NEW ORLEANS (BP)–Duane McDaniel, executive director of the New Orleans Baptist Association, died May 30 after suffering a massive stroke on May 21. He was 54.
McDaniel is survived by his wife Kathleen; four children, Mallory, 15; Matthew, 14; Keanu, 8; and Abby, 7; his mother, Margie McDaniel of McComb, Miss.; and three brothers.
Since 2009 at the helm of the urban Baptist association still recovering from Hurricane Katrina, McDaniel set in place what he called “a holistic missional strategy for glorifying God by proclaiming the gospel in word and deed,” said Jack Hunter of the associational staff.
It was a three-pronged strategy wrapped around compassion ministries, church planting and church health. Gospel-centered compassion ministries seeking the transformation of New Orleans included Baptist community health centers, volunteer urban mission projects, home repair projects and ministries to the homeless.
“Compassion ministries and church planting were very much Duane,” said Hunter, president of New Orleans Baptist Ministries, the compassion ministries arm of New Orleans Baptist Association. “He loved the lost and he loved the needy, and we have a lot of need in New Orleans.”
It was need that led McDaniel to New Orleans in the wake of Hurricane Katrina on Aug. 30, 2005. He brought volunteers from the church he pastored, Hawaii Kai Church in Honolulu, to New Orleans several times to help in recovery efforts.
“The need and the opportunity for the Gospel began to grow in his heart, and that was the beginning of God moving him to New Orleans,” Hunter said. “He was a dear friend. We were very, very fortunate to have someone of Duane’s intellect and energy to give leadership to the work. He will be missed for sure.”
Veryl Henderson, executive director of the Hawaii/Pacific Baptist Convention, said news of McDaniel’s death stunned those in Hawaii who remember him with respect and love.
“Duane served as pastor of one of our influential churches and as president of our convention in 2006-07,” Henderson said. “He was a passionate leader, guiding our churches to new levels of involvement in community. His death is a loss to the greater Baptist family.
“The news of Duane’s death has brought great sadness to our convention,” Henderson continued. “He was a leader of leaders in his church and in the Baptist family across the Pacific. He will be missed. The skills he imparted to us through his mentoring will carry forward.”
Even as McDaniel established relationships with leaders from the Louisiana Baptist Convention and North American Mission Board, as well as with leaders from New Orleans Baptist Association, he began work on what today is called the Christian Community Health Services—New Orleans Baptist Association.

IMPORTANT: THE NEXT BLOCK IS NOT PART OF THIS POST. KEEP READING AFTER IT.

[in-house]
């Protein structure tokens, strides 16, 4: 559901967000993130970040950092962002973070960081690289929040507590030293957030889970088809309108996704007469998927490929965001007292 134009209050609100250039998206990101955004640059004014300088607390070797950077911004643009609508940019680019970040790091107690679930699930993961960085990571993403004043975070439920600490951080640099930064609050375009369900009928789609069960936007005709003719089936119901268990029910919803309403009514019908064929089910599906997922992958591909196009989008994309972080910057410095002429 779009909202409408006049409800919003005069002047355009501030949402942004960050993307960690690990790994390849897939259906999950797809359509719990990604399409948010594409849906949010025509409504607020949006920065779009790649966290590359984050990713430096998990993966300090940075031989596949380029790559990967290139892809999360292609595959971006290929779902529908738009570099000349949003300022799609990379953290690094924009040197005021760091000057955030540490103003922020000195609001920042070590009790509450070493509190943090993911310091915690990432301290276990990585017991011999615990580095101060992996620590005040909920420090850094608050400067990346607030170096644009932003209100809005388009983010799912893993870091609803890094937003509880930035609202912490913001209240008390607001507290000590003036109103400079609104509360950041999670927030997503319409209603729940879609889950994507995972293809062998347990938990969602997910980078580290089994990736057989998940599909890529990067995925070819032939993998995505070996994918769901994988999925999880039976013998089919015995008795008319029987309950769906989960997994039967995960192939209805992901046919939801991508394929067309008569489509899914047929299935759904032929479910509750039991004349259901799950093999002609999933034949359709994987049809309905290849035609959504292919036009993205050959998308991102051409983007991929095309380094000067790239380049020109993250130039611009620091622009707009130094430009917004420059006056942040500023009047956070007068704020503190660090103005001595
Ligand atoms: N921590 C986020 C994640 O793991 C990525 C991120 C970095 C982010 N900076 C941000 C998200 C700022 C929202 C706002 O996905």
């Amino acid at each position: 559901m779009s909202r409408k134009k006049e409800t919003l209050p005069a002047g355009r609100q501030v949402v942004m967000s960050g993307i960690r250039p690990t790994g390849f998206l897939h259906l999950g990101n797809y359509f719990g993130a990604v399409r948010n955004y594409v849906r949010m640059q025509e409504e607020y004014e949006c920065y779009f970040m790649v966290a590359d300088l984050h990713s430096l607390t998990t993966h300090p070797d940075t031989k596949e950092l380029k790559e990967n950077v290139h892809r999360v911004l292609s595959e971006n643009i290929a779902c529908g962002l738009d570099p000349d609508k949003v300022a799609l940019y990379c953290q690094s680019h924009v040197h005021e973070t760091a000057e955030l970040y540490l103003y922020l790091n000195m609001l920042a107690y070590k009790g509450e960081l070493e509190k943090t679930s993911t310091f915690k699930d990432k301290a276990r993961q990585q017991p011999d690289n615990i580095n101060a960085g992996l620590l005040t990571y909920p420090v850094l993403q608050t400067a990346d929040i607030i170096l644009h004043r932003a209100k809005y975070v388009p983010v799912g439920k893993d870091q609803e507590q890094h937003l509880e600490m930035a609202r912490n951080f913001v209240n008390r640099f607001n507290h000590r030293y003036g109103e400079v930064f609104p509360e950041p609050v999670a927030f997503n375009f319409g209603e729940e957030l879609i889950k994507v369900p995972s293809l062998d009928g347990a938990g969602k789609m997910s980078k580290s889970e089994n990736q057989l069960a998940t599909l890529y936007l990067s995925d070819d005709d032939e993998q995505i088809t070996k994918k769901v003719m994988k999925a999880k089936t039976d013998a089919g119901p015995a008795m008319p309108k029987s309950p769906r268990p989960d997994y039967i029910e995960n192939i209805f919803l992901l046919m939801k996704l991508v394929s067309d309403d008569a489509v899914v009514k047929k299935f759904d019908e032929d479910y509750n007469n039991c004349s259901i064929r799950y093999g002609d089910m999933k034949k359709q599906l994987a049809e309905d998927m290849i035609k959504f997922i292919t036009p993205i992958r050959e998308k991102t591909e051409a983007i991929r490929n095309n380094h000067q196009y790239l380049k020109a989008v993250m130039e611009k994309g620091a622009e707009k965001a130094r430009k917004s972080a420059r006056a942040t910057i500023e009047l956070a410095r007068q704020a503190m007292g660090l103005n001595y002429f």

“We were right in the thick of it,” Hunter said. “We have a physician who is separating from the Air Force this summer … to follow Christ by serving the poor. He plans on being our founding doctor, and we have a couple others in the queue finishing up their residency.”
Another project McDaniel was working on was the Cross of Christ, a quality, durable, volunteer center for people who want to do ministry in an urban environment.
“They’ll be trained and deployed to do home repair work and to meet other community needs,” Hunter said. “They’ll be trained in urban ministry and what it means to follow Christ in an urban post-modern context.”
McDaniel also built a network of church planters starting new works in the greater New Orleans area and provided opportunities for them to engage with each other.
“Duane’s heart was reaching the lost with the Gospel, and developing sustainable multiplying churches,” Hunter said. “We were working hard at it…. He was able to keep us focused on these things — compassions ministries, church planting and church health.
“I wish he could have lived to see some of these things come to fruition,” Hunter said. “It was a major accomplishment to develop this strategy and to marshal the resources to build it.”
McDaniel graduated from Bossier (La.) High School in 1975 and Louisiana State University in 1981 before earning a master of divinity degree from Southern Baptist Theological Seminary in Louisville, Ky., in 1986 and a doctor of ministry degree from Reformed Theological Seminary in Jackson, Miss., in 2005.
He was senior pastor of Hawaii Kai Church in Honolulu, Hawaii, from 2001-09. In July 2009, McDaniel became executive director of the New Orleans Baptist Association, the former “BAGNO” — Baptist Association of Greater New Orleans.
The funeral is set for 4 p.m. Sunday, June 5, at First Baptist Church of New Orleans, with pastors David Crosby and Fred Luter Jr. officiating. A reception in the church fellowship hall will follow.
Hunter said members of New Orleans-area churches, pastors and fellow workers in the ministry are invited to participate in an honor guard for the family.
“Those wanting to participate should arrive at the church by 3:45 for instruction,” he said. “We will form two columns through which the family will pass as they process into the service, and two columns through which they will pass during the recessional.” Those wanting to participate in the honor guard are asked to call the associational office to register: 504-282-1428.
In lieu of flowers, the family invites people to consider the Kathleen McDaniel Children Education Fund. Donations can be made online on http://mcdaniel.chipin.com/mcdaniel-kids-education-fund.
Karen L. Willoughby is managing editor of the Baptist Message (www.baptistmessage.com), newsjournal for the 1,600 churches in the Louisiana Baptist Convention. Frank Michael McCormack contributed to this report.